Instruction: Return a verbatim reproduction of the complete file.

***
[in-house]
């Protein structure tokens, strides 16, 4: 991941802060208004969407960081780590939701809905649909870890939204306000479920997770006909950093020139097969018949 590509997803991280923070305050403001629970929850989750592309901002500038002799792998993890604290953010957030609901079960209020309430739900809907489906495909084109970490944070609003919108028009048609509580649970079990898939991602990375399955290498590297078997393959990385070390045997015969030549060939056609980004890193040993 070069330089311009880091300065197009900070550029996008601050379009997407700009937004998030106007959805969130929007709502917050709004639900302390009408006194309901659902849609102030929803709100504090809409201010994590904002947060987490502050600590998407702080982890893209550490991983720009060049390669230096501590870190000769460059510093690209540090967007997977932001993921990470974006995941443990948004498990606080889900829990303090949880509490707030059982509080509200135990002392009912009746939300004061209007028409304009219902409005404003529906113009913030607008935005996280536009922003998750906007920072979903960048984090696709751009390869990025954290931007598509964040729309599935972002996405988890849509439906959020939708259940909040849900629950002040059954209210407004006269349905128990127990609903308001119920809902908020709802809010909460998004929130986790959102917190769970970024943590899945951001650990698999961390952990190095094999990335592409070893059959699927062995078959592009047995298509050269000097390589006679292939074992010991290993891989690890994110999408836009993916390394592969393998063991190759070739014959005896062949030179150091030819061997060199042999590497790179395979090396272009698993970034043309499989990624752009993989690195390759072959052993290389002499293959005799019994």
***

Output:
[in-house]
């Protein structure tokens, strides 16, 4: 991941802060208004969407960081780590939701809905649909870890939204306000479920997770006909950093020139097969018949 590509997803991280923070305050403001629970929850989750592309901002500038002799792998993890604290953010957030609901079960209020309430739900809907489906495909084109970490944070609003919108028009048609509580649970079990898939991602990375399955290498590297078997393959990385070390045997015969030549060939056609980004890193040993 070069330089311009880091300065197009900070550029996008601050379009997407700009937004998030106007959805969130929007709502917050709004639900302390009408006194309901659902849609102030929803709100504090809409201010994590904002947060987490502050600590998407702080982890893209550490991983720009060049390669230096501590870190000769460059510093690209540090967007997977932001993921990470974006995941443990948004498990606080889900829990303090949880509490707030059982509080509200135990002392009912009746939300004061209007028409304009219902409005404003529906113009913030607008935005996280536009922003998750906007920072979903960048984090696709751009390869990025954290931007598509964040729309599935972002996405988890849509439906959020939708259940909040849900629950002040059954209210407004006269349905128990127990609903308001119920809902908020709802809010909460998004929130986790959102917190769970970024943590899945951001650990698999961390952990190095094999990335592409070893059959699927062995078959592009047995298509050269000097390589006679292939074992010991290993891989690890994110999408836009993916390394592969393998063991190759070739014959005896062949030179150091030819061997060199042999590497790179395979090396272009698993970034043309499989990624752009993989690195390759072959052993290389002499293959005799019994």